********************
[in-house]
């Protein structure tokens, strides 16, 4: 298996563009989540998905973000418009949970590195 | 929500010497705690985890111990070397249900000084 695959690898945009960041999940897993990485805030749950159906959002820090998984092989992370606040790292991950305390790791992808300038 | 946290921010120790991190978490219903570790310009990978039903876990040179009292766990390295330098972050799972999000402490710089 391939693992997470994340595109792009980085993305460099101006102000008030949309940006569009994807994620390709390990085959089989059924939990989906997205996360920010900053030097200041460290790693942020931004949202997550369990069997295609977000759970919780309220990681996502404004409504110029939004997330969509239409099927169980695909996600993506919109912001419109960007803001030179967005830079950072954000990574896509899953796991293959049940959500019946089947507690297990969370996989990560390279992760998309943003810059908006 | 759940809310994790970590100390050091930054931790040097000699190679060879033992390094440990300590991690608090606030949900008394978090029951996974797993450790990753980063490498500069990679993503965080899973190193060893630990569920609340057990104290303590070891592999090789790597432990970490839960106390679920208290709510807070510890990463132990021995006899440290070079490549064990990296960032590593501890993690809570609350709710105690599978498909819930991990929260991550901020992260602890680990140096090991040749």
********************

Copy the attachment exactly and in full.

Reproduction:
[in-house]
């Protein structure tokens, strides 16, 4: 298996563009989540998905973000418009949970590195 | 929500010497705690985890111990070397249900000084 695959690898945009960041999940897993990485805030749950159906959002820090998984092989992370606040790292991950305390790791992808300038 | 946290921010120790991190978490219903570790310009990978039903876990040179009292766990390295330098972050799972999000402490710089 391939693992997470994340595109792009980085993305460099101006102000008030949309940006569009994807994620390709390990085959089989059924939990989906997205996360920010900053030097200041460290790693942020931004949202997550369990069997295609977000759970919780309220990681996502404004409504110029939004997330969509239409099927169980695909996600993506919109912001419109960007803001030179967005830079950072954000990574896509899953796991293959049940959500019946089947507690297990969370996989990560390279992760998309943003810059908006 | 759940809310994790970590100390050091930054931790040097000699190679060879033992390094440990300590991690608090606030949900008394978090029951996974797993450790990753980063490498500069990679993503965080899973190193060893630990569920609340057990104290303590070891592999090789790597432990970490839960106390679920208290709510807070510890990463132990021995006899440290070079490549064990990296960032590593501890993690809570609350709710105690599978498909819930991990929260991550901020992260602890680990140096090991040749």